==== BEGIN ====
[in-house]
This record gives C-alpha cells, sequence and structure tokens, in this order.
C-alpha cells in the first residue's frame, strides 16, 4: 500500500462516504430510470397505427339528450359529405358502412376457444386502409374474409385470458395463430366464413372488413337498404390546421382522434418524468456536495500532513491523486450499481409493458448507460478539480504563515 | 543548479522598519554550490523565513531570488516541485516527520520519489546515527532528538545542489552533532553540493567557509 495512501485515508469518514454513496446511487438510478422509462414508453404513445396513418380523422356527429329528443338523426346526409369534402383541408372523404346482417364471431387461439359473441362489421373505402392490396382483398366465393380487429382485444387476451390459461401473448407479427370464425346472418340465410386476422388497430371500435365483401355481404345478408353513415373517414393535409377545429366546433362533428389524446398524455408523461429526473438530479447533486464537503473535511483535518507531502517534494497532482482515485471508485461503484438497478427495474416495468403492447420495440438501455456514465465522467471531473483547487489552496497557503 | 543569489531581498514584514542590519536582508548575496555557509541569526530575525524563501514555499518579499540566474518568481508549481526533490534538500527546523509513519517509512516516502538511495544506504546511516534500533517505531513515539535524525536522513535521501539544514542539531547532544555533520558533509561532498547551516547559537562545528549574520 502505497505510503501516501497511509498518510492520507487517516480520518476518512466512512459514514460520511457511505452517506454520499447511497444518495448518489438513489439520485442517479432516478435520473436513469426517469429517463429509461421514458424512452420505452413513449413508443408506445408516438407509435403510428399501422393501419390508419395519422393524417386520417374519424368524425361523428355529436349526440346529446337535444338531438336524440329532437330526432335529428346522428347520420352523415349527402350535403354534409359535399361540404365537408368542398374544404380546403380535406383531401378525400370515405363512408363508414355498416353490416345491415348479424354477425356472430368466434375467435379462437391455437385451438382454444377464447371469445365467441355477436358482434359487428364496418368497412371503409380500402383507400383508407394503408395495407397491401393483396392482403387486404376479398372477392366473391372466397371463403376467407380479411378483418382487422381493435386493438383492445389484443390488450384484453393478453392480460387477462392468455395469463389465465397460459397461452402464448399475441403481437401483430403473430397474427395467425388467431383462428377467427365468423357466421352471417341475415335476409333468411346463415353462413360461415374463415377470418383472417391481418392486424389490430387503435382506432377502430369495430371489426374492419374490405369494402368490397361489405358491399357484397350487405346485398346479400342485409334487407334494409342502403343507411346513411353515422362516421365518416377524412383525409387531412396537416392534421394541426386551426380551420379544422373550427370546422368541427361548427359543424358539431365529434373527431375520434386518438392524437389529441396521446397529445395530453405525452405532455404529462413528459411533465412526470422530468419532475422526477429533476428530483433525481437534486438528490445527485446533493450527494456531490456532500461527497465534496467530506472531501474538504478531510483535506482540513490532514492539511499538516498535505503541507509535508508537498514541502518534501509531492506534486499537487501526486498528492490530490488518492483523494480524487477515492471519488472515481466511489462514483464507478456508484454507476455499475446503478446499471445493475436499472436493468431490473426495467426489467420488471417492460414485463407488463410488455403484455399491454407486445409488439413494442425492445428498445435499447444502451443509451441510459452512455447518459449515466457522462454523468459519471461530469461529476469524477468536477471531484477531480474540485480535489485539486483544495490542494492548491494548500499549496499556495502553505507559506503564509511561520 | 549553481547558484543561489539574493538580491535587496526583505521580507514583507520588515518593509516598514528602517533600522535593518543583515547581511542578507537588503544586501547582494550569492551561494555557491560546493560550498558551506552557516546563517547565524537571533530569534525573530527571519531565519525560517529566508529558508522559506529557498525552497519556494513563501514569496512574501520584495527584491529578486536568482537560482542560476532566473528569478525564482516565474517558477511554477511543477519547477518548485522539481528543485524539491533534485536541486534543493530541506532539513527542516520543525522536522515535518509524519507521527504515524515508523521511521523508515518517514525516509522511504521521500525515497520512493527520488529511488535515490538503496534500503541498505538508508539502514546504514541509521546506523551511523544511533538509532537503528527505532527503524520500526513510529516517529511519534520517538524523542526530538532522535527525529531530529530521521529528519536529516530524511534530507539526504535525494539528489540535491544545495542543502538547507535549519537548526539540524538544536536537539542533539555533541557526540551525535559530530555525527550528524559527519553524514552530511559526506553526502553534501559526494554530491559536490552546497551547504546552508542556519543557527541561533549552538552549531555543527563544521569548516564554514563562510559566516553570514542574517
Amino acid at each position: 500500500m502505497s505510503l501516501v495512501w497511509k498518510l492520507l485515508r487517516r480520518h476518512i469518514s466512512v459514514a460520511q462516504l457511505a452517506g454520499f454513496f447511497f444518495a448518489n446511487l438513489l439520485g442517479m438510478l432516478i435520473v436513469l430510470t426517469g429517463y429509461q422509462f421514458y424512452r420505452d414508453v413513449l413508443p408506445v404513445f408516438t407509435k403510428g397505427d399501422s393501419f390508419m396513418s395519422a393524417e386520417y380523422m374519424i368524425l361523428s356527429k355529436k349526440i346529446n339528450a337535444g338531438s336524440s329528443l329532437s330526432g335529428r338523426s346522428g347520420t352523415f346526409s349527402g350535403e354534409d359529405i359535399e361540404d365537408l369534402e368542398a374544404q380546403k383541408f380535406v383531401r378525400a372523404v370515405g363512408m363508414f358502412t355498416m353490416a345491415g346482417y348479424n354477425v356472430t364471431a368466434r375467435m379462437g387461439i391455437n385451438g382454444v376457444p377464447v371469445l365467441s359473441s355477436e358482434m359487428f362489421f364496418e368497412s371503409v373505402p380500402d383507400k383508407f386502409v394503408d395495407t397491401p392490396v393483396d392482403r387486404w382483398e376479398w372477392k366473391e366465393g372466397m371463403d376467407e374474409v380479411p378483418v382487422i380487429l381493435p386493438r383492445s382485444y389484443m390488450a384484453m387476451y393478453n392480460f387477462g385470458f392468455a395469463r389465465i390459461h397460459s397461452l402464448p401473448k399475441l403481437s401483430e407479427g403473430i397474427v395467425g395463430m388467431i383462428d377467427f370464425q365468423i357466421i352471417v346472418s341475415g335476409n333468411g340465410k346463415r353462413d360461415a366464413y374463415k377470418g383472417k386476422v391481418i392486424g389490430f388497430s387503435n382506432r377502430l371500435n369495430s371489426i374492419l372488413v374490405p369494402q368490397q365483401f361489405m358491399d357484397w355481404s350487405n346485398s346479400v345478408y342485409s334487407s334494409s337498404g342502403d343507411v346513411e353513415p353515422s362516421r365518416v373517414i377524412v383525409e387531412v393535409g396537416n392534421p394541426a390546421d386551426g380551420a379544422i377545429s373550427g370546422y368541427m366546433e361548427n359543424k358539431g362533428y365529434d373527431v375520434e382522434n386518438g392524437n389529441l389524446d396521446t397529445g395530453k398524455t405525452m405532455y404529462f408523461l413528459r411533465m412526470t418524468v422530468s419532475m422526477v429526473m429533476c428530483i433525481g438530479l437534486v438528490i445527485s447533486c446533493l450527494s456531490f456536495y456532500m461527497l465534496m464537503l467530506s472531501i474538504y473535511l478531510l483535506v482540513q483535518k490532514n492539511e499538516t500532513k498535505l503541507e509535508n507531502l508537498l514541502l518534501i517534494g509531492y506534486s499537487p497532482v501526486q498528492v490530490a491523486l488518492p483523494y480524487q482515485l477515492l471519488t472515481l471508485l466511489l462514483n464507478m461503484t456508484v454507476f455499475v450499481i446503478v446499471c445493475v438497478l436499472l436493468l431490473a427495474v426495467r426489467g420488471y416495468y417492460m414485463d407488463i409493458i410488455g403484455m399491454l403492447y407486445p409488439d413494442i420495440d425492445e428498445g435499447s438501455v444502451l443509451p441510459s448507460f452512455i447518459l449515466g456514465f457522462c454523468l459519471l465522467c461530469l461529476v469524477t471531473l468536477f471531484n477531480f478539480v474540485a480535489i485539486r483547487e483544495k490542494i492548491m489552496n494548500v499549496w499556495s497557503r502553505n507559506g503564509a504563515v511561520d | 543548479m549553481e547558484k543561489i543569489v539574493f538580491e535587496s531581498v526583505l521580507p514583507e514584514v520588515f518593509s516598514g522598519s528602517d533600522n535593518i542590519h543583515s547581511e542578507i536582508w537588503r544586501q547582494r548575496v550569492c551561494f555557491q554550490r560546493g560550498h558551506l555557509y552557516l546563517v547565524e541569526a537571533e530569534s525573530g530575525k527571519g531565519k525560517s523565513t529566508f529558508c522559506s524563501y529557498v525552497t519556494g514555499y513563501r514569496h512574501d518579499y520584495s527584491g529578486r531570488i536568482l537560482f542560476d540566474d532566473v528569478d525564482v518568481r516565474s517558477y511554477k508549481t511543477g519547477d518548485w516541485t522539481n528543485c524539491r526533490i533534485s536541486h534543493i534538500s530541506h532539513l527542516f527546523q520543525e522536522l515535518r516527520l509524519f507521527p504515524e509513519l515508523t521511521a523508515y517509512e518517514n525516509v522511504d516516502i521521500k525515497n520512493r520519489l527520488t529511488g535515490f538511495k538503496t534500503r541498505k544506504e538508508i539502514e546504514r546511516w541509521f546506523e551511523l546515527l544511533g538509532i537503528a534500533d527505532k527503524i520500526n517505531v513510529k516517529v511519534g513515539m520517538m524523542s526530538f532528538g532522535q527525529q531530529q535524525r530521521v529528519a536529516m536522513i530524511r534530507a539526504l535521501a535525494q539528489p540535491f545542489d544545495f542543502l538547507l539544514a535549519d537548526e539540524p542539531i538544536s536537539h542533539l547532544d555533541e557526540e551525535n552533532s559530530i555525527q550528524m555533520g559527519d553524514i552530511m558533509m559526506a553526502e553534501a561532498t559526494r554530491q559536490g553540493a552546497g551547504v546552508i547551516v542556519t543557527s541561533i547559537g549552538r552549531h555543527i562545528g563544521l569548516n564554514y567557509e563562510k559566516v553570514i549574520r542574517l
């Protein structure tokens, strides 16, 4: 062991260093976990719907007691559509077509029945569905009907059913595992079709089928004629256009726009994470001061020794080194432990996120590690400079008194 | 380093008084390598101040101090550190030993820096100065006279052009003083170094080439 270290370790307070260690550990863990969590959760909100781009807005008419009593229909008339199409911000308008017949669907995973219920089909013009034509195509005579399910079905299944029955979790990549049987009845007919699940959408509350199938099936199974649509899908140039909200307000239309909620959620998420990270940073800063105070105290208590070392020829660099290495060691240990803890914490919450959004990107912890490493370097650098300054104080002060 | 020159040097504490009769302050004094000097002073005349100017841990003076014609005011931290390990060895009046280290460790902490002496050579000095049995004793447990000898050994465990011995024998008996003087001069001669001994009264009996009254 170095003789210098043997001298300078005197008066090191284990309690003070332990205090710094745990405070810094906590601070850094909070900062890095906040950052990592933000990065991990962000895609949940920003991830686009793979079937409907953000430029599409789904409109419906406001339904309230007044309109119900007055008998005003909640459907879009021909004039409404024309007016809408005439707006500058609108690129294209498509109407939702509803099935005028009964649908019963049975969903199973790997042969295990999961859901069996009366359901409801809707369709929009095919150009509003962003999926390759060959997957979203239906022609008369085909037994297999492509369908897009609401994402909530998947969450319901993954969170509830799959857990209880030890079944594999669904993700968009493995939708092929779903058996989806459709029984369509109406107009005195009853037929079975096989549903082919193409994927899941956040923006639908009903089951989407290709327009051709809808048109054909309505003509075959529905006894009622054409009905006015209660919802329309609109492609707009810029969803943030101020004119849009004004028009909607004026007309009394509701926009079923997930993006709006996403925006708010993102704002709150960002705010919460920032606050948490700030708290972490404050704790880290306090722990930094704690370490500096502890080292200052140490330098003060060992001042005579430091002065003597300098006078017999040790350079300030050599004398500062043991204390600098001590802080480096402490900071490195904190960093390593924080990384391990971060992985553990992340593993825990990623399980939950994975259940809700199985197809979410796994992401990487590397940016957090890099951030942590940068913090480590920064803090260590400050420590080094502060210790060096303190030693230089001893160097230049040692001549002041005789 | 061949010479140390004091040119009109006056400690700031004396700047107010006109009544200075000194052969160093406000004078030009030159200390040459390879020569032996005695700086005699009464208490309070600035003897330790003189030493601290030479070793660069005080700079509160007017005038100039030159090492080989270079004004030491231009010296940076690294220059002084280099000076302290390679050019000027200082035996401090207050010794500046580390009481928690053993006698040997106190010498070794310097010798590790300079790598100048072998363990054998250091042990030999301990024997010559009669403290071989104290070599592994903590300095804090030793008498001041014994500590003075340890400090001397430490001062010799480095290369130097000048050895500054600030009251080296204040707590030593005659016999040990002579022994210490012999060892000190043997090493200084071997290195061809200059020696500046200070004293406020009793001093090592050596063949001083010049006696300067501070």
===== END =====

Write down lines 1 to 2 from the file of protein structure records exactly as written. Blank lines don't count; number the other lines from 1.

[in-house]
This record gives C-alpha cells, sequence and structure tokens, in this order.